When an immensely powerful group of human-loving, growth-oriented individuals comes together, how likely are they to fail? They would all be committed to holding each other up. Not only that, but they would be committed to the best interests and success of everyone in the larger community (i.e. the whole city or school). Might they create enough empowerment and support that no one in the community fails? Or is that dangerously and excessively idealistic?
Can we realistically make it so that none of our fellow humans have to worry about getting enough to eat, finding a place to sleep, and having access to proper education and healthcare? Could we even provide, to all, education on relatively unconditional ways of living and doing certain things—information we have picked up through being crazy growth-oriented individuals? Information that has enhanced our lives and might do the same for others, if only they knew more about it? Or does reality simply not work that way?
I’m not sure, but I don’t see why we can’t make our best effort to find out.
You see, I know you can’t change everyone. And I’m not trying to. I don’t even want to do that. But when a group or growth-oriented, service-oriented people comes together with the intent of serving their community to the best of their abilities, I can’t imagine that others would not be pulled in by the immense power of the love and positive intent that emanates from this group. It’s one thing to be an individual who embodies all these qualities. But to be part of a group where everyone does to some degree… How could you all go unnoticed? The pull of your collective gravity would simply be too much.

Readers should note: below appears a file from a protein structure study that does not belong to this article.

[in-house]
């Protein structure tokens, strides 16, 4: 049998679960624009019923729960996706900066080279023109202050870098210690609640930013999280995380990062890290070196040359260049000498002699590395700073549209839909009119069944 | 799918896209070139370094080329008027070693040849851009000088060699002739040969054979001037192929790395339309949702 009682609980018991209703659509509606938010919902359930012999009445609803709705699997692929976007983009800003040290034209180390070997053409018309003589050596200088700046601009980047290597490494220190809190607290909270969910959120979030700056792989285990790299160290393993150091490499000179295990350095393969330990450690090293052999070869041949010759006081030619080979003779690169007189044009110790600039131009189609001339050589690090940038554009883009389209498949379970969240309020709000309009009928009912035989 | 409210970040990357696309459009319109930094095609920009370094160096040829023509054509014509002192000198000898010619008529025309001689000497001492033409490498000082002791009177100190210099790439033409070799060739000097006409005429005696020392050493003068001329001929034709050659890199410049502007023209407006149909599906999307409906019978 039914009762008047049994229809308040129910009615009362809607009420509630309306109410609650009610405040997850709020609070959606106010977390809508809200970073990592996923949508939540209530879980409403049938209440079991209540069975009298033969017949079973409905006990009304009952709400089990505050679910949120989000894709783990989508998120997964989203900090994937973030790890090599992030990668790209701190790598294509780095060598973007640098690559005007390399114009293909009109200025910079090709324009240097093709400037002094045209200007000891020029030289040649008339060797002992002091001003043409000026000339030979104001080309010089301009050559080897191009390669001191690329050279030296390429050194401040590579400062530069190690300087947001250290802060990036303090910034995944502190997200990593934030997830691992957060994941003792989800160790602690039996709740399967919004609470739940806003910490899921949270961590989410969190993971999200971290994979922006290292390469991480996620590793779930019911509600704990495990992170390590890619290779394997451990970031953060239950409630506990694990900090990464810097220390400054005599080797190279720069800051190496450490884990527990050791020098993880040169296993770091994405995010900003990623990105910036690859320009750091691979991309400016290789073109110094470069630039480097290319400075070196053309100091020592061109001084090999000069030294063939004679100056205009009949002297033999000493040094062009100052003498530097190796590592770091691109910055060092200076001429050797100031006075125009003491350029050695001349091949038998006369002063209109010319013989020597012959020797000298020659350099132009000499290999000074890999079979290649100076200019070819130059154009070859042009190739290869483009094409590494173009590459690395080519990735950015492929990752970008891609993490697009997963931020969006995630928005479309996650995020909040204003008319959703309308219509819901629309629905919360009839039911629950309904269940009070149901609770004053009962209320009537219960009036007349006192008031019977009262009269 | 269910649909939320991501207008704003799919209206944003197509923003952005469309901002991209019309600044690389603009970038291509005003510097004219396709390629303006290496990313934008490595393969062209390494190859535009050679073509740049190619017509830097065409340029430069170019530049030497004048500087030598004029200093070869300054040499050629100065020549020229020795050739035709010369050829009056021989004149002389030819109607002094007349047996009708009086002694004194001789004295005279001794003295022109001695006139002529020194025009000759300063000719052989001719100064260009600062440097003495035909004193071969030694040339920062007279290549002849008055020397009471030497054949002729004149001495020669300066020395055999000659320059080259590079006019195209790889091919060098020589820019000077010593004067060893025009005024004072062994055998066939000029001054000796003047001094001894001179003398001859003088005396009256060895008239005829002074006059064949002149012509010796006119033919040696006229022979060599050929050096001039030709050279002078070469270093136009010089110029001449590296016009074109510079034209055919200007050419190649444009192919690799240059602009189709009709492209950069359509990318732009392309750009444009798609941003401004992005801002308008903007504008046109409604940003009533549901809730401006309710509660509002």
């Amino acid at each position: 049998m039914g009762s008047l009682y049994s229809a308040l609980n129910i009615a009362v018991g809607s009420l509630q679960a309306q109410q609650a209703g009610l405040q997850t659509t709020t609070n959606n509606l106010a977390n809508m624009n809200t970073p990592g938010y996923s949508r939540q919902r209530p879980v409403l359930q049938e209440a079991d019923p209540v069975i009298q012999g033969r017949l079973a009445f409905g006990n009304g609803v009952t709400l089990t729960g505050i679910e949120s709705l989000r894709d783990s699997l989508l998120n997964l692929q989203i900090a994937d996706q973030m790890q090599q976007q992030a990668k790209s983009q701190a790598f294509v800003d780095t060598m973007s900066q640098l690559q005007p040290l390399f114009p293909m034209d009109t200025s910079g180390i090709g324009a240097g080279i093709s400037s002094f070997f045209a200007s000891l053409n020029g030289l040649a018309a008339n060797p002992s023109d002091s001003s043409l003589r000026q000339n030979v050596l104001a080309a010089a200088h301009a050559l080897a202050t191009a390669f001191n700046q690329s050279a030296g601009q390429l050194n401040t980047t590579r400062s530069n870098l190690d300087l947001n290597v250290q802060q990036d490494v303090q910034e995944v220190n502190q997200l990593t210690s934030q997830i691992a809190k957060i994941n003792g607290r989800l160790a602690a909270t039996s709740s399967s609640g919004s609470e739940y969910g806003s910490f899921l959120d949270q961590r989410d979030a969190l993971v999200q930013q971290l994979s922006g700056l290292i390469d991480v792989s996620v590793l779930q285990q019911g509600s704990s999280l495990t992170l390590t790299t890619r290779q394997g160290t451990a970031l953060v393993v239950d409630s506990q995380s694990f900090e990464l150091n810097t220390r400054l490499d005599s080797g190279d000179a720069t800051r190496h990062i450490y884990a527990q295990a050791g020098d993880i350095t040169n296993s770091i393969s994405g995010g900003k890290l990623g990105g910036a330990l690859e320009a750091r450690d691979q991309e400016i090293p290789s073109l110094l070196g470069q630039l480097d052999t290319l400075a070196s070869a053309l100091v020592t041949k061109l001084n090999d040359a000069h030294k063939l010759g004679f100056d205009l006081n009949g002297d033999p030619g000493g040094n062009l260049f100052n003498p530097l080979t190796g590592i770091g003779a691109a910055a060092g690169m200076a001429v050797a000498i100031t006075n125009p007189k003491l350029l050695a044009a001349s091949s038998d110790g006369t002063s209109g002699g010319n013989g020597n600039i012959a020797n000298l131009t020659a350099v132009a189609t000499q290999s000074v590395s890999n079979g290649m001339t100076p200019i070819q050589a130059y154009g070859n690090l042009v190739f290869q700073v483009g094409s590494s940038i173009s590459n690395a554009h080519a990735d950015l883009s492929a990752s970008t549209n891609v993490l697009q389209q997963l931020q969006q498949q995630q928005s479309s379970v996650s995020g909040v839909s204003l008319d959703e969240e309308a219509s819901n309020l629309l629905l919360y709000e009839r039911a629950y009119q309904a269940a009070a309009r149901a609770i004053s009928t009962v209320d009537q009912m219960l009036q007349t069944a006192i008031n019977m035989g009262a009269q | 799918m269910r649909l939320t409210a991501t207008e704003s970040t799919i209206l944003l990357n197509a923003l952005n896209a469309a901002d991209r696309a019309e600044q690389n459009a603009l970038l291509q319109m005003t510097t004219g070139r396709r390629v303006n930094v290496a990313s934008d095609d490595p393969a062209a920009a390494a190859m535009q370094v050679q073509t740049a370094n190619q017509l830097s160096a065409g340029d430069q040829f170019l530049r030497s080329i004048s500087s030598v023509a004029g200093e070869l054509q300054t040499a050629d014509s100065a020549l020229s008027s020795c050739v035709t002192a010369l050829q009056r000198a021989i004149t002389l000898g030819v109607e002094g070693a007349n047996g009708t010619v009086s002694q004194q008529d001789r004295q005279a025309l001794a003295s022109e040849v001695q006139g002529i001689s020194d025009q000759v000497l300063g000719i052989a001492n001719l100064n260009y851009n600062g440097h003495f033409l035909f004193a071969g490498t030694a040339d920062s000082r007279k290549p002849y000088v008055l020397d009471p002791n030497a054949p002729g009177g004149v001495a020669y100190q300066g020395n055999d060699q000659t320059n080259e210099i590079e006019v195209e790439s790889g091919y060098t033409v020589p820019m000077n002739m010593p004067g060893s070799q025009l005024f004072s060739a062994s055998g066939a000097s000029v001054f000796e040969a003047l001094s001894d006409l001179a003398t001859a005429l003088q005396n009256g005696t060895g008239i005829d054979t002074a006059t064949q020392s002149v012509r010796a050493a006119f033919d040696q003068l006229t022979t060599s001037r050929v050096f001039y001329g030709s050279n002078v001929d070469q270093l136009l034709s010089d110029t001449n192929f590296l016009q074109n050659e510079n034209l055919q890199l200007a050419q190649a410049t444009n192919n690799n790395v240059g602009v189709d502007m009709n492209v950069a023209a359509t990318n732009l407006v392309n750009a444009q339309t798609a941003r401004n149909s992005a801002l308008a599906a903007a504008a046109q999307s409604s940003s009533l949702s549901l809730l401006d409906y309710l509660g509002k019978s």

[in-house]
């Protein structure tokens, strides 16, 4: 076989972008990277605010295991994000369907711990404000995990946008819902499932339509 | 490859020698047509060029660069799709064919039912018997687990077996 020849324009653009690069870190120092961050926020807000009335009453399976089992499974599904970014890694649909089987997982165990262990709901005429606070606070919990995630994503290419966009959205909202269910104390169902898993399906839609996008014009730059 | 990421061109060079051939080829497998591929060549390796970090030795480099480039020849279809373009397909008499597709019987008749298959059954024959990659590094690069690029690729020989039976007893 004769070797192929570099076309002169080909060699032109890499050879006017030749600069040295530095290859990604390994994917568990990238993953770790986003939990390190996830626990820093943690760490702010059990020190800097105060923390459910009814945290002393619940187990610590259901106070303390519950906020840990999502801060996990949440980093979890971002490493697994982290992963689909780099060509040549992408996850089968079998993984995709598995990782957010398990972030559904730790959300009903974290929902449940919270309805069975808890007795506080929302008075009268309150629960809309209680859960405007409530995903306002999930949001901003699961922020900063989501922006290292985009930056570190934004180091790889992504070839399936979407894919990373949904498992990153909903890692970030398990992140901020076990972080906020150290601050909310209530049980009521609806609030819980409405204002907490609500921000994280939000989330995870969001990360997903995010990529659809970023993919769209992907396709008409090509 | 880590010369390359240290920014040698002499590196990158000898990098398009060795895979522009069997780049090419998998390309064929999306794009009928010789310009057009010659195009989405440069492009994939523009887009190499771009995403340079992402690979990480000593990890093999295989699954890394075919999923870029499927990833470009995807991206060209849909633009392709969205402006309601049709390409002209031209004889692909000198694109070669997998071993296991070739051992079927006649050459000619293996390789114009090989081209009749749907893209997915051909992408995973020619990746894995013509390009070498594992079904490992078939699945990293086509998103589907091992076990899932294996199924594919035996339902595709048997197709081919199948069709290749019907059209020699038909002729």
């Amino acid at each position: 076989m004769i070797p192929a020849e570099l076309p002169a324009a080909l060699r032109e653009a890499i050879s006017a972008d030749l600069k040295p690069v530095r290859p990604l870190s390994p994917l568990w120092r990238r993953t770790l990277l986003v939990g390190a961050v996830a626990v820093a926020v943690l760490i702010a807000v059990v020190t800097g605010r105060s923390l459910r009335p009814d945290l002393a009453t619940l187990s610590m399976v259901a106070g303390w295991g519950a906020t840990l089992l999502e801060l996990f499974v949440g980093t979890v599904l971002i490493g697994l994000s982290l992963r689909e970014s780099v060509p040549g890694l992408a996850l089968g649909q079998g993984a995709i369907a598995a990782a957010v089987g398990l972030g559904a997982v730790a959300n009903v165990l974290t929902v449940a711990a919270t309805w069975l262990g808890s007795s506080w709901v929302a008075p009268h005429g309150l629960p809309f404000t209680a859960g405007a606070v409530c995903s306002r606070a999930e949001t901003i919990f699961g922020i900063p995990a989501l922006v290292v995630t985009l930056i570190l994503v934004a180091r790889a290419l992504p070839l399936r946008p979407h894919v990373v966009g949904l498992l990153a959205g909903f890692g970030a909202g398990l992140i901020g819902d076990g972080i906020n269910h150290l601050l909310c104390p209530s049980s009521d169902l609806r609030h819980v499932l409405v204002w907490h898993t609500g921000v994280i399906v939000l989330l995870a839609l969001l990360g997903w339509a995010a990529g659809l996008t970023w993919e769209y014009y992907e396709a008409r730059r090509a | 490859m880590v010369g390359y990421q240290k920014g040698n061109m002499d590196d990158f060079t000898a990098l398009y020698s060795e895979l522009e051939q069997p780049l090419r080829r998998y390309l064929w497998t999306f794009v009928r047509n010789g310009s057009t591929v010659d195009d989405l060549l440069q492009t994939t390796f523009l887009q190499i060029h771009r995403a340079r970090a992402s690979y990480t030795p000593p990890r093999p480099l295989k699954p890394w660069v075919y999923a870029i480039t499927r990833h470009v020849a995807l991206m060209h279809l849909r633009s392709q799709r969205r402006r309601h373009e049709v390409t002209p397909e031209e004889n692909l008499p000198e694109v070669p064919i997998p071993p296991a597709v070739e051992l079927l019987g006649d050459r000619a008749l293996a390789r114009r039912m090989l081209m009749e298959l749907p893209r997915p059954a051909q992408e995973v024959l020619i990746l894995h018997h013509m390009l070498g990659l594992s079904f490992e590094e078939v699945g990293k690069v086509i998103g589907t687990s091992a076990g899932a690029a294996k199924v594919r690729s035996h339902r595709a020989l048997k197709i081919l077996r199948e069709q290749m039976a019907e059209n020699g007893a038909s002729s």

Maybe at first the members of the group would be committed to just helping each other. Perhaps they would just start out by helping each other to grow, such as by talking about their field or expertise or working on people skills together. Then, at some point, they would be naturally inclined to start creating together—that is, to work on projects.
Then, new people would be attracted by the projects they put together—or they would find out about them some other way. And the group would organically grow and grow, until eventually almost everyone in the community is involved somehow. Wouldn’t that be something?
Starting a Group
So, how do you go about starting something like this? Well, you need person to lead the effort. Maybe it’s just one person who wants to talk about personal growth with others. Or maybe it’s someone like myself who has started to create a vision of what they’d ultimately like the group to do, and what they’d like for their community to become.